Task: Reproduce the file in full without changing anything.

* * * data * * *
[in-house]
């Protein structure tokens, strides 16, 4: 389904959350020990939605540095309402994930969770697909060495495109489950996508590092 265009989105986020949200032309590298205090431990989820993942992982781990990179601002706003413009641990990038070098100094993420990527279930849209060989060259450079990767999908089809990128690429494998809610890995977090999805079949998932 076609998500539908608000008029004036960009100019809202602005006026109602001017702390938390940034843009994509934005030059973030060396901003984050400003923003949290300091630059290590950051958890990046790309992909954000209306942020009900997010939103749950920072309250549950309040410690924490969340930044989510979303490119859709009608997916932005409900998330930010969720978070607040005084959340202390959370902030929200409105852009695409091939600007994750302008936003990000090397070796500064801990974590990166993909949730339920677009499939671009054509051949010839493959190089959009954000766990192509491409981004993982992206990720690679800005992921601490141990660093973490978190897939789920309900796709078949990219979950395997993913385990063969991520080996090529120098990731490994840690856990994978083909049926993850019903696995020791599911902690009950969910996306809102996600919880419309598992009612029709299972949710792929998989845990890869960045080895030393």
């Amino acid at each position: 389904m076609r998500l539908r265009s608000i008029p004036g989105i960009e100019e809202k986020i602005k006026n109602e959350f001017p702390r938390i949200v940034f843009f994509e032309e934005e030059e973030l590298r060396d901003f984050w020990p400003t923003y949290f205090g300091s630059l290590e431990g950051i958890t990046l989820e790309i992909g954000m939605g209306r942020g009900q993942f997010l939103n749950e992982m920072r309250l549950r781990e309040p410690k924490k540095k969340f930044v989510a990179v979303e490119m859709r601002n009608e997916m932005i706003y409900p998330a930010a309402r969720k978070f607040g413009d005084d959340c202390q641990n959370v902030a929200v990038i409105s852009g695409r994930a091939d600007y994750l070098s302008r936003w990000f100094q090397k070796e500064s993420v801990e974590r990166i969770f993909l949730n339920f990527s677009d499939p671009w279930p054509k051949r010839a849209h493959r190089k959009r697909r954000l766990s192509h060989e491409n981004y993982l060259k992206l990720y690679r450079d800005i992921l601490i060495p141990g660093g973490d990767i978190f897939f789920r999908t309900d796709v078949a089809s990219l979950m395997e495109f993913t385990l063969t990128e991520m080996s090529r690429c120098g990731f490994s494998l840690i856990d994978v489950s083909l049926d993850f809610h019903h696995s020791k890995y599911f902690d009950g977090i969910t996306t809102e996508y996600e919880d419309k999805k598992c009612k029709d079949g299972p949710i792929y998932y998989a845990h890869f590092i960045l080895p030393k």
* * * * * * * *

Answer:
[in-house]
């Protein structure tokens, strides 16, 4: 389904959350020990939605540095309402994930969770697909060495495109489950996508590092 265009989105986020949200032309590298205090431990989820993942992982781990990179601002706003413009641990990038070098100094993420990527279930849209060989060259450079990767999908089809990128690429494998809610890995977090999805079949998932 076609998500539908608000008029004036960009100019809202602005006026109602001017702390938390940034843009994509934005030059973030060396901003984050400003923003949290300091630059290590950051958890990046790309992909954000209306942020009900997010939103749950920072309250549950309040410690924490969340930044989510979303490119859709009608997916932005409900998330930010969720978070607040005084959340202390959370902030929200409105852009695409091939600007994750302008936003990000090397070796500064801990974590990166993909949730339920677009499939671009054509051949010839493959190089959009954000766990192509491409981004993982992206990720690679800005992921601490141990660093973490978190897939789920309900796709078949990219979950395997993913385990063969991520080996090529120098990731490994840690856990994978083909049926993850019903696995020791599911902690009950969910996306809102996600919880419309598992009612029709299972949710792929998989845990890869960045080895030393």
């Amino acid at each position: 389904m076609r998500l539908r265009s608000i008029p004036g989105i960009e100019e809202k986020i602005k006026n109602e959350f001017p702390r938390i949200v940034f843009f994509e032309e934005e030059e973030l590298r060396d901003f984050w020990p400003t923003y949290f205090g300091s630059l290590e431990g950051i958890t990046l989820e790309i992909g954000m939605g209306r942020g009900q993942f997010l939103n749950e992982m920072r309250l549950r781990e309040p410690k924490k540095k969340f930044v989510a990179v979303e490119m859709r601002n009608e997916m932005i706003y409900p998330a930010a309402r969720k978070f607040g413009d005084d959340c202390q641990n959370v902030a929200v990038i409105s852009g695409r994930a091939d600007y994750l070098s302008r936003w990000f100094q090397k070796e500064s993420v801990e974590r990166i969770f993909l949730n339920f990527s677009d499939p671009w279930p054509k051949r010839a849209h493959r190089k959009r697909r954000l766990s192509h060989e491409n981004y993982l060259k992206l990720y690679r450079d800005i992921l601490i060495p141990g660093g973490d990767i978190f897939f789920r999908t309900d796709v078949a089809s990219l979950m395997e495109f993913t385990l063969t990128e991520m080996s090529r690429c120098g990731f490994s494998l840690i856990d994978v489950s083909l049926d993850f809610h019903h696995s020791k890995y599911f902690d009950g977090i969910t996306t809102e996508y996600e919880d419309k999805k598992c009612k029709d079949g299972p949710i792929y998932y998989a845990h890869f590092i960045l080895p030393k």